Township accepts modified insurance policy

Increase in insurance premium drops by 2%

KENILWORTH – Wellington North finance director Farhad Hossain presented a sticker-shocked council with a slightly reduced municipal insurance premium at a Jan. 16 meeting.

In December, Andrew Coburn of Coburn Insurance Brokers, pitched to council a $324,782 premium for a 2023-24 policy from Intact Public Entity – a year-over-year increase of 22 per cent from 2022-23.

Coburn blamed the increase on the reduced purchasing power of the dollar, consistently increasing insurance rates, and under-insured buildings in the township.

He noted that without the devaluation of money, the premium almost wouldn’t rise at all and said the increase is “extremely minimal” once inflation and property factors are removed.

“The sticker shock is … I’m speechless, I don’t have any words for it,” councillor Sherry Burke said, reacting to the proposal last month.

Burke suggested a decision on accepting the premium be deferred until staff could finesse what buildings are included in their coverage.

Hossain indicated  property not worth insuring could be removed from coverage.

On Monday, Hossain presented a recommendation with a two per cent reduction in cost of the premium.

In a report to council, Hossain wrote township staff had worked with Coburn to explore options, including increasing deductible, reducing coverage value and getting another insurance quote.

The township last reviewed its pricing options and switched to Intact Public Entity as its insurer based on a market assessment and recommendation from Coburn in 2022.

Increasing their deductible from $50,000 to $75,00 would save $4,077 on the premium and $5,322 if the deductible was increased from $50,000 to $100,000.

“The doubling of the township’s deductible amount only saves a 1.64 per cent premium,” Hossain noted in his report, not recommending an adjustment.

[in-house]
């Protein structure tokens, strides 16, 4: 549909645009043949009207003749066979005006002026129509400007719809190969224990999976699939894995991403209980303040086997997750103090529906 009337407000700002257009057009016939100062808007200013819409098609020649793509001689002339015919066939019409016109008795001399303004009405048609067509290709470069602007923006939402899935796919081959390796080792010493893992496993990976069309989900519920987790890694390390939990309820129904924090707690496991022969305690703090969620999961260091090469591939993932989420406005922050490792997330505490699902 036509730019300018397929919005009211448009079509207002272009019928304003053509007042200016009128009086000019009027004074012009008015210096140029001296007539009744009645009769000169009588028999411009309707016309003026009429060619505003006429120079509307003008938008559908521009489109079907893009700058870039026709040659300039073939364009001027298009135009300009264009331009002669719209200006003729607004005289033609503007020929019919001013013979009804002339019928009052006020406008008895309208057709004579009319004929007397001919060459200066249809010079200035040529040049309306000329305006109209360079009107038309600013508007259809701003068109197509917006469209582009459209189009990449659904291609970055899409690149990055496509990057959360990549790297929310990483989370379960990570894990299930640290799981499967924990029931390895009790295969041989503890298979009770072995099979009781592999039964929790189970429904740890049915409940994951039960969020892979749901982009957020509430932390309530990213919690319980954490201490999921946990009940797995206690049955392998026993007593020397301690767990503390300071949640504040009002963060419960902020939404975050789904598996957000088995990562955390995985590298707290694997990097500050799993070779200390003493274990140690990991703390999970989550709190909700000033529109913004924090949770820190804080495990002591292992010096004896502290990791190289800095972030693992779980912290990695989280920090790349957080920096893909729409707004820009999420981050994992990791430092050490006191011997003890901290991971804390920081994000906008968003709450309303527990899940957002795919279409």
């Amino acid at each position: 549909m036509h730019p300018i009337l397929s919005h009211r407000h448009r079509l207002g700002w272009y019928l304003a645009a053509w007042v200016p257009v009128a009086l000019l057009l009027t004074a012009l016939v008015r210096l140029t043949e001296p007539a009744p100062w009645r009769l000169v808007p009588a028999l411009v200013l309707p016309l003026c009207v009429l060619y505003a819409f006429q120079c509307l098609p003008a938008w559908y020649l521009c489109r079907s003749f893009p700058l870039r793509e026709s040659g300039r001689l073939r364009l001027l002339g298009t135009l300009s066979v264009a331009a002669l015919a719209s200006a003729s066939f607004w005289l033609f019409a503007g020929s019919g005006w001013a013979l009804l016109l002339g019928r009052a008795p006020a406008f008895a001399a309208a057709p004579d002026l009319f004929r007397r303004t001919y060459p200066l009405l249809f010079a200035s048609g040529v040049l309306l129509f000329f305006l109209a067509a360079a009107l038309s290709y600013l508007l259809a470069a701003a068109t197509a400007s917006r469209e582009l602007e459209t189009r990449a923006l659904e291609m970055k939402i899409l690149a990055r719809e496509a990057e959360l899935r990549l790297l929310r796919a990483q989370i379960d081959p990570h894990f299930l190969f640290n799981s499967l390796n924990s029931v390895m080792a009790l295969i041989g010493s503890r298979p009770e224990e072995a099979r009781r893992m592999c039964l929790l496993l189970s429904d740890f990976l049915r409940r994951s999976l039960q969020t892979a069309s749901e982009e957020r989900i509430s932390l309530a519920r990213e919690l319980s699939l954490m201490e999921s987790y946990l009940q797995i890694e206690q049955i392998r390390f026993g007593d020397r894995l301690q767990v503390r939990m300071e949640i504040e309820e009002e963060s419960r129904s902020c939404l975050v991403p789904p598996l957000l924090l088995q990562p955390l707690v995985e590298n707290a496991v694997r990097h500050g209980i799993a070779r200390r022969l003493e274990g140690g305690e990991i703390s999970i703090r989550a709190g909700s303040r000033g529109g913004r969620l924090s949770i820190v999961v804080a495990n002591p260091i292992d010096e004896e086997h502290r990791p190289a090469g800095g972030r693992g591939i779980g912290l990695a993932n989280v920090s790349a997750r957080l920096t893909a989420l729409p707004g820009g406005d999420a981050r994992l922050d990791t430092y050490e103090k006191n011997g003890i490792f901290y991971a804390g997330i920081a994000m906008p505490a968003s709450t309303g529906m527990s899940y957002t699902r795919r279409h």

The premium review focused on modifying coverage on three properties from complete replacement value coverage, to demo and debris value.

The township selected three properties in Arthur, Mount Forest and Kenilworth to reduce coverage value on:

– Senior Citizens Centre (244 Isabella Street East, Arthur);

– Mount Forest Old Community Centre (320 King Street East, Mount Forest); and

– Former Sacred Heart School (9135 Highway 6, Kenilworth).

The modification reduces the premium by $8,612 and lowers the annual increase from 22 to 20%.

Hoping she would see “greater savings,” Burke said at the meeting, “I’m not going to support the recommendation.” 

She suggested the savings were too small to justify any changes in coverage and suggested the township look at alternatives and undertake another market valuation.

Councillor Steve McCabe said he was in favour of the suggested modifications.

“These are buildings that we probably aren’t going to rebuild if they do fall down,” he said.

McCabe said he wasn’t in favour of changing the township’s deductible, noting it had been recently increased from $25,000 to $50,000 in 2022.

Hossain said there had been three property incidents in the past five years with no claims, and 14 general liability incidents with two claims in the same period.

“Bearing that in mind,” McCabe responded, “it wouldn’t make sense for us to raise our deductible and have to pay it out 14 times when we can keep it as it is and not have to pay double.”

The recommendation to accept the modified insurance premium was accepted by council in a 4-1 vote, with Burke opposed.